- Life Insurance proceeds.
Common tools for planning around probate include the following:
- the use of beneficiary designations, payable on death (POD)
- transfer on death (TOD) assignments
- titling the property in Joint Tenancy with Rights of Survivorship (JTWROS).
If you have questions about probate in Oklahoma or require guidance with a current case, call an experienced Probate Lawyer at (405) 455-3599.
What Can An Estate Plan Do For You?
The first step in your Estate Plan should include documents that aid in managing your affairs in the event you become incapacitated (i.e. mentally/physically unable to make decisions). These include:
• Financial Power of Attorney
• Medical Power of Attorney
• HIPAA Waiver
• Advance Directive for Healthcare (aka “Living Will”) Read More
Creating a trust can help avoid the requirement of going through the Court to distribute someone's property and money to their heirs. The most common way this is accomplished is by using a Revocable Living Trust (RLT) to ``own`` your property. Then, the terms of the Trust control how the assets owned by it are distributed to your beneficiaries. Those terms can dictate that the property is to remain ``in trust`` for the benefit of your beneficiary, be distributed outright to them as soon as Read More
Asset Protection is the process of protecting money and property from creditors. In general, this must be done BEFORE the creditor makes a claim. The most common creditors faced include:
• Lien Holders
• Credit Card Companies Read More
Estates valued over a certain threshold may be subject to Federal Estate tax. The current exemption threshold for 2021 is $11.7M per person or $23.4M for a married couple. This amount currently subjects less than 1% of estates in the US to Estate Tax. However, this exemption is set to expire on its own in 2026, and the current political environment seems poised to make a change in this area before then. The current rate is 40% tax on all assets over the exemption threshold amount ($11.7M/23.4M). Read More
As the law is currently written, less than 1% of people will need Estate/Gift Tax Planning. Asset Protection will impact most families at some point. However, 100% of people should know who will be responsible for taking care of them and their loved ones in the event that they cannot. Incapacity Planning packages can be useful for ANY family in ANY financial circumstances.
How Do I Separate My Business From My Personal Assets?
Do you own a business or planning to start one? In order to protect your personal assets, it is best to separate your business property from your personal property. An expert Business Formation & Planning Attorney at Grant Estate Law, LLC can help you draft and file the documents to protect all your assets. Call (405) 455-3599 today for a consultation .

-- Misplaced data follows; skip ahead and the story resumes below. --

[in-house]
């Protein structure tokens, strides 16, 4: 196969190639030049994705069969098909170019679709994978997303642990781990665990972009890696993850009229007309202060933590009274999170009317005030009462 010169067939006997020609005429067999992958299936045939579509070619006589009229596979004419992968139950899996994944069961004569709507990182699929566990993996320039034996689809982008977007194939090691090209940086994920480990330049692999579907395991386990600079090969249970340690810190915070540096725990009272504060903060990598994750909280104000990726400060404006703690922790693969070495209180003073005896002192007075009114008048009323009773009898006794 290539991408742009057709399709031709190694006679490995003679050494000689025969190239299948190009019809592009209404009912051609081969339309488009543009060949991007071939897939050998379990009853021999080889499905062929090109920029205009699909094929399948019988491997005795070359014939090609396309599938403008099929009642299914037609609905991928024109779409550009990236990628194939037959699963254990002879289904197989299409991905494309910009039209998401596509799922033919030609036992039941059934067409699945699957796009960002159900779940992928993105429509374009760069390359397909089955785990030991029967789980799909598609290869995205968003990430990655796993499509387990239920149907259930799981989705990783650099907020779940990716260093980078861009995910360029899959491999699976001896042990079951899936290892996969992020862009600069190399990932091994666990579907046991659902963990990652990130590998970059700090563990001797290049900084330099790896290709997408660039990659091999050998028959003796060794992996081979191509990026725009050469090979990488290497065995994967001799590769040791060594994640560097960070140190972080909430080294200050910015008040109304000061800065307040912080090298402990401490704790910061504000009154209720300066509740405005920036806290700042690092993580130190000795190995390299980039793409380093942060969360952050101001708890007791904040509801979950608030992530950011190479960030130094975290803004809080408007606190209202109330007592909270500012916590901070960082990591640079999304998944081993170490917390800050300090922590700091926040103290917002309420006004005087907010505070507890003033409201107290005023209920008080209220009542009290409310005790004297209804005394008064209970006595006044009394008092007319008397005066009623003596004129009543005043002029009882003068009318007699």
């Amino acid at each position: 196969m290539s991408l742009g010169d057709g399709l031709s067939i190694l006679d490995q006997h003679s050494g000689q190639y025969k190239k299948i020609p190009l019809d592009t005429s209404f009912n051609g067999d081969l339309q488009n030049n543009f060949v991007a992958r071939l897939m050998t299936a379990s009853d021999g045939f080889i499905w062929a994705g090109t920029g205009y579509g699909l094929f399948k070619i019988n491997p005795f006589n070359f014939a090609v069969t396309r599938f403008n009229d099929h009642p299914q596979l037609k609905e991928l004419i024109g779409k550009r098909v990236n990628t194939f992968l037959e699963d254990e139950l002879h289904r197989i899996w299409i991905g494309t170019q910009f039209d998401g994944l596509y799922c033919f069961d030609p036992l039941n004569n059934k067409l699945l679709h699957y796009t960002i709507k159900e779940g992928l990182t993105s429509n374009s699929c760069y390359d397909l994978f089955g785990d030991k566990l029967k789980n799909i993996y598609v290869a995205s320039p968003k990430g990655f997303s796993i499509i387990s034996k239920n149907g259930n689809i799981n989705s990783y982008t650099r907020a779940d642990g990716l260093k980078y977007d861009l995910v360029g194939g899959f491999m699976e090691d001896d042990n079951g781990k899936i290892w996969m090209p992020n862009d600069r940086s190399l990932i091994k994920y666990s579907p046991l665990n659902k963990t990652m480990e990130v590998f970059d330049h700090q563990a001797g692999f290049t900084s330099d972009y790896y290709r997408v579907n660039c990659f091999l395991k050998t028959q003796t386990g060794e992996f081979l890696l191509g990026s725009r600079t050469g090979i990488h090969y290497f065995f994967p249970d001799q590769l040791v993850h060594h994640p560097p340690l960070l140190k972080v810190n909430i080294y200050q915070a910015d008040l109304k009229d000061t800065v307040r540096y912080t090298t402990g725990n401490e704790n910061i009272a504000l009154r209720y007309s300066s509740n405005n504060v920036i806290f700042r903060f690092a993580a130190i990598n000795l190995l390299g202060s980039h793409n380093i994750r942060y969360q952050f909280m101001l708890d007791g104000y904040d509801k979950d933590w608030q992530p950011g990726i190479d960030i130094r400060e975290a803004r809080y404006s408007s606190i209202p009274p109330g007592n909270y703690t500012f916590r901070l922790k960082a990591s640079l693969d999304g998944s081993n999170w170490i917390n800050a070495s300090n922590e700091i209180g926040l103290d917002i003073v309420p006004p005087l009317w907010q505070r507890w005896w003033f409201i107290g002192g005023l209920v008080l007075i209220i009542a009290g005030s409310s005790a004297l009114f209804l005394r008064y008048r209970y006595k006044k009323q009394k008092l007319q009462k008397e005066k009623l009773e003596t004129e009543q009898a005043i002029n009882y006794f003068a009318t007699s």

Frequently Asked Questions
A - If you already have an Estate Plan, Grant Estate Law will review it for free. The review includes a summary of the people currently appointed to serve as your Trustee(s) and Agent(s) as well as the distribution plan for your property.
In general, you should have your Estate Plan reviewed by a licensed attorney every two to three (2-3) years to make sure the people you have named in those documents are still who you trust to serve in the roles you appointed them, whether as your Trustee, Financial Power of Attorney, or Medical Power of Attorney. In practice, most people review their documents when a “significant life event” happens. These commonly include the birth of grandchildren, retirement from full-time work, and illness or death of a relative/friend.
A - By making sure the things you own have a plan. Property such as your home, other land or mineral interests, life insurance proceeds paid to the estate, and suspended royalty payments from oil/gas leases are common reasons estates are forced to go through Probate.
Methods for avoiding Probate include titling property in the name of your Trust or using Payable On Death (POD) or Beneficiary designations to transfer ownership of property automatically at death. One way to think about a Revocable Living Trust is to compare it to a Will that simply doesn’t need to go through Probate.